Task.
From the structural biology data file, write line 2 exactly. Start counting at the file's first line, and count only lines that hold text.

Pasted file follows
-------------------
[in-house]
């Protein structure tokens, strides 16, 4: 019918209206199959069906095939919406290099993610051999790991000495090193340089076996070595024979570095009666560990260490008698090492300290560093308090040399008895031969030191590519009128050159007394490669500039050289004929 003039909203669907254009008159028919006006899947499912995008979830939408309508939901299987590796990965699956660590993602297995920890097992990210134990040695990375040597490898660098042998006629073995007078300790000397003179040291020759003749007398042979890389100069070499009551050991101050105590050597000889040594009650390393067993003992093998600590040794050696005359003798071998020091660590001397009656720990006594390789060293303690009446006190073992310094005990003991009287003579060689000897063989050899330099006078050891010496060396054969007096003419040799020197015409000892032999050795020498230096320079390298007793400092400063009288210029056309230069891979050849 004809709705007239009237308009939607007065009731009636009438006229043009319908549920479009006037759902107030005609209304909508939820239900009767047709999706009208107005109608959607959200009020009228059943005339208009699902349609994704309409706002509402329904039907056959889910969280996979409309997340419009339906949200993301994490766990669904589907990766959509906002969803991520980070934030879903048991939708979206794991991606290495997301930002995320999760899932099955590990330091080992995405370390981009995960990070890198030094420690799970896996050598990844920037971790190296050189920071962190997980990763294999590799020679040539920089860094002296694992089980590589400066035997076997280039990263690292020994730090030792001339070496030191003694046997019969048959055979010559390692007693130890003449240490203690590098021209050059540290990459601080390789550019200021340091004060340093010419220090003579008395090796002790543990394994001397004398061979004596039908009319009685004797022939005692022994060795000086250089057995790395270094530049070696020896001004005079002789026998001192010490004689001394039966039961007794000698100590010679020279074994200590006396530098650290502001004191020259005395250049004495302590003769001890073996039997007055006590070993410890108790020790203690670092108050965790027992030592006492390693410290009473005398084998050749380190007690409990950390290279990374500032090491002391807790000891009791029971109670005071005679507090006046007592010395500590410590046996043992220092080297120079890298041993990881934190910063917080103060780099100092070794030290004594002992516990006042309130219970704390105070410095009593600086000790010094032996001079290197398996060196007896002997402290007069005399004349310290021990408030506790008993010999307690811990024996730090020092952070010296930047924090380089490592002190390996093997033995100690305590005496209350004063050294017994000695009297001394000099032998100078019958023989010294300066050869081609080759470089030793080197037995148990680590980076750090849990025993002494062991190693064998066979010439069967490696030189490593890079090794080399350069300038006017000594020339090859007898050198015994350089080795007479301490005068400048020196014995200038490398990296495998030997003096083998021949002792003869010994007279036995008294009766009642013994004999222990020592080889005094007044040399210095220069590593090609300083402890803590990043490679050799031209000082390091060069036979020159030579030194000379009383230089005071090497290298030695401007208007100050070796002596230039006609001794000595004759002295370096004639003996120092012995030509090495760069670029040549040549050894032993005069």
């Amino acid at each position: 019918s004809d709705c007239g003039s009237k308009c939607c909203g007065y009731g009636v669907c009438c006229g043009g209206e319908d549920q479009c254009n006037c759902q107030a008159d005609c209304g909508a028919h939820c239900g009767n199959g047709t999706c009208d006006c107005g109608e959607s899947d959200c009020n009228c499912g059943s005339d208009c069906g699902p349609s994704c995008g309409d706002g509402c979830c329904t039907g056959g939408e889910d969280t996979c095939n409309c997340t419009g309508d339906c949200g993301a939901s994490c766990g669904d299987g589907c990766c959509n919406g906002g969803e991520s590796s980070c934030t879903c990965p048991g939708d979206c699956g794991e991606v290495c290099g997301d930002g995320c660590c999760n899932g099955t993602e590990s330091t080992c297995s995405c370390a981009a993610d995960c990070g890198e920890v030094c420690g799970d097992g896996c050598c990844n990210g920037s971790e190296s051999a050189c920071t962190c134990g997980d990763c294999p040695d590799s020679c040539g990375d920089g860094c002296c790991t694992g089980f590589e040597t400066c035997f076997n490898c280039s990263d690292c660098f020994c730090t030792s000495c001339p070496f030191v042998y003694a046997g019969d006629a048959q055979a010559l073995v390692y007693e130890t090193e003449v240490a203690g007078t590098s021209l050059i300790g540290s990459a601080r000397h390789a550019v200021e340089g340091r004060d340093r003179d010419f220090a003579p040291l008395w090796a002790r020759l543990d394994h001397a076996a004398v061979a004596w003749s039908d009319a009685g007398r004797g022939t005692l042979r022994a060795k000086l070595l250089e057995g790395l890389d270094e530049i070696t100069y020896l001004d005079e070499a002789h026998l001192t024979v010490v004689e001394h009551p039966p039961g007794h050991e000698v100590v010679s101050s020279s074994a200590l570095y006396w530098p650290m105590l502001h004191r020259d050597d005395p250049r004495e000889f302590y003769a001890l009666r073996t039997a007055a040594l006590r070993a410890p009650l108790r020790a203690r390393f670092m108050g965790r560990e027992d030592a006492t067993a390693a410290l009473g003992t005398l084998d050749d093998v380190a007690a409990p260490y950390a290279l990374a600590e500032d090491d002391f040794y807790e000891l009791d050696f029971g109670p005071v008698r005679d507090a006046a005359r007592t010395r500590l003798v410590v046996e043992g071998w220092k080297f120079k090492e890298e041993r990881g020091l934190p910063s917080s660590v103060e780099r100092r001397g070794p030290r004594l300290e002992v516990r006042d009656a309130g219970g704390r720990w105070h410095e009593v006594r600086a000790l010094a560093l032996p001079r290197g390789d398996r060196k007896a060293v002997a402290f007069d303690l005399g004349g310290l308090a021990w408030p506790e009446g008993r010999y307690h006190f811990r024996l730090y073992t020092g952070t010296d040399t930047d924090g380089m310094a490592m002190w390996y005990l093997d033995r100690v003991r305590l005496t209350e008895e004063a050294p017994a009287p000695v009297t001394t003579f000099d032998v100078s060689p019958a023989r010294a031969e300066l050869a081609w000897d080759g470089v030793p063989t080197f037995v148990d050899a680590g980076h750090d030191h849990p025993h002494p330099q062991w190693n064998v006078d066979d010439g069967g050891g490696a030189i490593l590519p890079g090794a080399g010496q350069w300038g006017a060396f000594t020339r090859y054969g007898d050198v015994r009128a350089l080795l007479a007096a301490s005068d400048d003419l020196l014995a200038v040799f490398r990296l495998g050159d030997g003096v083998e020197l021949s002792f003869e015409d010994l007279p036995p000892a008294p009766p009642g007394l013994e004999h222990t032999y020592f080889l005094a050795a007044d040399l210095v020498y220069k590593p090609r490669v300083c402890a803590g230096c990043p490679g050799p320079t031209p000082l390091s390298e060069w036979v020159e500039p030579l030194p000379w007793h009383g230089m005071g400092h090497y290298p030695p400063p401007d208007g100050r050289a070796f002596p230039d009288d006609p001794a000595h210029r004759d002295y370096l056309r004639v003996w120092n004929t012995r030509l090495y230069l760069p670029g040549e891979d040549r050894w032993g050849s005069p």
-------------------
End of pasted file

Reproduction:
């Protein structure tokens, strides 16, 4: 019918209206199959069906095939919406290099993610051999790991000495090193340089076996070595024979570095009666560990260490008698090492300290560093308090040399008895031969030191590519009128050159007394490669500039050289004929 003039909203669907254009008159028919006006899947499912995008979830939408309508939901299987590796990965699956660590993602297995920890097992990210134990040695990375040597490898660098042998006629073995007078300790000397003179040291020759003749007398042979890389100069070499009551050991101050105590050597000889040594009650390393067993003992093998600590040794050696005359003798071998020091660590001397009656720990006594390789060293303690009446006190073992310094005990003991009287003579060689000897063989050899330099006078050891010496060396054969007096003419040799020197015409000892032999050795020498230096320079390298007793400092400063009288210029056309230069891979050849 004809709705007239009237308009939607007065009731009636009438006229043009319908549920479009006037759902107030005609209304909508939820239900009767047709999706009208107005109608959607959200009020009228059943005339208009699902349609994704309409706002509402329904039907056959889910969280996979409309997340419009339906949200993301994490766990669904589907990766959509906002969803991520980070934030879903048991939708979206794991991606290495997301930002995320999760899932099955590990330091080992995405370390981009995960990070890198030094420690799970896996050598990844920037971790190296050189920071962190997980990763294999590799020679040539920089860094002296694992089980590589400066035997076997280039990263690292020994730090030792001339070496030191003694046997019969048959055979010559390692007693130890003449240490203690590098021209050059540290990459601080390789550019200021340091004060340093010419220090003579008395090796002790543990394994001397004398061979004596039908009319009685004797022939005692022994060795000086250089057995790395270094530049070696020896001004005079002789026998001192010490004689001394039966039961007794000698100590010679020279074994200590006396530098650290502001004191020259005395250049004495302590003769001890073996039997007055006590070993410890108790020790203690670092108050965790027992030592006492390693410290009473005398084998050749380190007690409990950390290279990374500032090491002391807790000891009791029971109670005071005679507090006046007592010395500590410590046996043992220092080297120079890298041993990881934190910063917080103060780099100092070794030290004594002992516990006042309130219970704390105070410095009593600086000790010094032996001079290197398996060196007896002997402290007069005399004349310290021990408030506790008993010999307690811990024996730090020092952070010296930047924090380089490592002190390996093997033995100690305590005496209350004063050294017994000695009297001394000099032998100078019958023989010294300066050869081609080759470089030793080197037995148990680590980076750090849990025993002494062991190693064998066979010439069967490696030189490593890079090794080399350069300038006017000594020339090859007898050198015994350089080795007479301490005068400048020196014995200038490398990296495998030997003096083998021949002792003869010994007279036995008294009766009642013994004999222990020592080889005094007044040399210095220069590593090609300083402890803590990043490679050799031209000082390091060069036979020159030579030194000379009383230089005071090497290298030695401007208007100050070796002596230039006609001794000595004759002295370096004639003996120092012995030509090495760069670029040549040549050894032993005069």